[Milton-L] Cosmic and Sublime

HANNIBAL HAMLIN hamlin.22 at osu.edu
Sat Feb 2 12:22:23 EST 2008

Here we go again with another assessment in the mainstream media of Milton's problems for today's reader.  John Gross is of course much more sensible than Sophie Gee, but I am still left wondering about the validity of some of his broad generalizations.  List members would, I am sure, be happy to challenge his statement that modernization of spelling and punctuation is the right decision.  But I am more concerned with the remark that Milton is "strenuously, oppressively great."  What does this mean?  Is he simply too hard for the average reader?  This is surely a criticism of readers rather than then writer.  Or is it rather that his reputation gets in the way of the reading experience?  This makes a certain sense, but can one can really then say that Shakespeare, by contrast, wears his greatness lightly?  Surely "the Bard" has a far greater cultural weight attached.  I suppose, though, that Shakespeare is also supposed to be miraculously accessible.  But this isn't really tr
ue in practice, I think.  From my experiences teaching Shakespeare and Milton, I conclude that Shakespeare is actually the more difficult writer.  Undergraduates have a hard time figuring out the language of the plays, dense as they are with complex intermixed metaphors and (archaic) puns.  Not that I question assessments of Shakespeare's greatness; I just think is accessibility is something of a myth.  Milton, by contrast, is a much easier read.  Sure, his syntax is Latinate, but it's still less knotty than Shakespeare's, and his language is much more familiar.  Even his subject matter is not so inaccessible as some might think.  Perhaps, ironically, religious matters are much more alive now in the U.S. (one of the most religious countries on the planet) than they are in Britain.  I also challenge Gross's comparison of PL to the earlier poems.  My students can't make head nor tail of "L'Allegro" and "Il Penseroso," whereas they embrace PL.  Pl, after all, has a rich narrativ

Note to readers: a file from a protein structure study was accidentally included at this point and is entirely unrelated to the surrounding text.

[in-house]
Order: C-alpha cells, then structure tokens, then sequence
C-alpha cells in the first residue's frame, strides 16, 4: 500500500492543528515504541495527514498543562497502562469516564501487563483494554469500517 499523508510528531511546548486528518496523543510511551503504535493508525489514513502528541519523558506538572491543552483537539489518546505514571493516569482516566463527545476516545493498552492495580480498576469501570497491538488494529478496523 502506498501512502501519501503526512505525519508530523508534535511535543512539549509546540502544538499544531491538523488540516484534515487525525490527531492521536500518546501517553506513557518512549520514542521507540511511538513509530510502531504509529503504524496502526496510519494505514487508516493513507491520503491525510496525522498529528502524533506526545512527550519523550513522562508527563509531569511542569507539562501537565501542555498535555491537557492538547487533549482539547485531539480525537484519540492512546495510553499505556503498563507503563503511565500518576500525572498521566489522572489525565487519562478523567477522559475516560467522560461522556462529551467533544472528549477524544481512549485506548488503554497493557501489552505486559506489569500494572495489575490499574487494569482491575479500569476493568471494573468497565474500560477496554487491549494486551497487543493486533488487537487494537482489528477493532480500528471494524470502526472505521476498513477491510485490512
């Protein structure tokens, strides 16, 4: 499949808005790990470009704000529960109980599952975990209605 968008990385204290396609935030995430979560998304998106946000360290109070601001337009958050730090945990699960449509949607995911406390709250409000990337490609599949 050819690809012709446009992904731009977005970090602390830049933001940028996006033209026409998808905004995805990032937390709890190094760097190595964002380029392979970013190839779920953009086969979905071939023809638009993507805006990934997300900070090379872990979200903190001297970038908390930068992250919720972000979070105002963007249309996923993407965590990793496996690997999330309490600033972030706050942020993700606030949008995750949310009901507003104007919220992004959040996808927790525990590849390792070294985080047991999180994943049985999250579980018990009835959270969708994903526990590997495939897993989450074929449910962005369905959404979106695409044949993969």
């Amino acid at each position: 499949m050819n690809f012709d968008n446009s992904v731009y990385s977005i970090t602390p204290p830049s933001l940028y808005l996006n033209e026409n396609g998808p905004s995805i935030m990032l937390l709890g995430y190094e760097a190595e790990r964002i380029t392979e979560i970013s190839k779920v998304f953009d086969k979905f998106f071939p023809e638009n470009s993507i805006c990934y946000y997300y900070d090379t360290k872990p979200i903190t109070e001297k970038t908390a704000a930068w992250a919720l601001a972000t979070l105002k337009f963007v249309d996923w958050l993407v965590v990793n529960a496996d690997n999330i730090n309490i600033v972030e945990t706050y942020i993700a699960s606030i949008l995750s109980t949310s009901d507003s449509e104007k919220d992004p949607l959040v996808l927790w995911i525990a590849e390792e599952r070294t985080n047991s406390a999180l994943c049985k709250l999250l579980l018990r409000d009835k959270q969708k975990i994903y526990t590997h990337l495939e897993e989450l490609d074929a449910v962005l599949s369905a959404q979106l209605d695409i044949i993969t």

e and complex characters.  This is what they understand most easily from their experience of novels, film, and TV.  Lyric is a strange and foreign country.

It seems to me that one should be more careful in making generalizations about modern readers, their preference and predilections, as well as the current status of this or that great writer.  One really ought to have some evidence on which to make such claims.  This would apply to Eliot as well as Gross and Gee.  Academics, for instance, tend to accept Eliot's assessment of Milton's status for the Modernists.  But this has little bearing on how he was actually read by most in the 20s and 30s, except by the small circle around Eliot and Pound.  And how many in the same period were avidly reading Eliot, Pound, and Joyce?  Certainly they had some devotees, but might many ordinary readers not have thought them "strenuously, oppressively great"?


Hannibal Hamlin
Associate Professor of English
The Ohio State University
Book Review Editor and Associate Editor, Reformation

Mailing Address (2007-2009):

The Folger Shakespeare Library
201 East Capitol Street SE
Washington, DC 20003

Permanent Address:

Department of Englis
The Ohio State University
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Columbus, OH 43210-1340

----- Original Message -----
From: Paul Miller <pm9 at comcast.net>
Date: Saturday, February 2, 2008 10:08 am
Subject: [Milton-L] Cosmic and Sublime

> This is a Wall Street Journal article about the new Modern Library 
> Milton 
> collected poems and selected prose
> http://online.wsj.com/article/SB120182675406533779.html?mod=googlenews_wsj
> Paul Miller 
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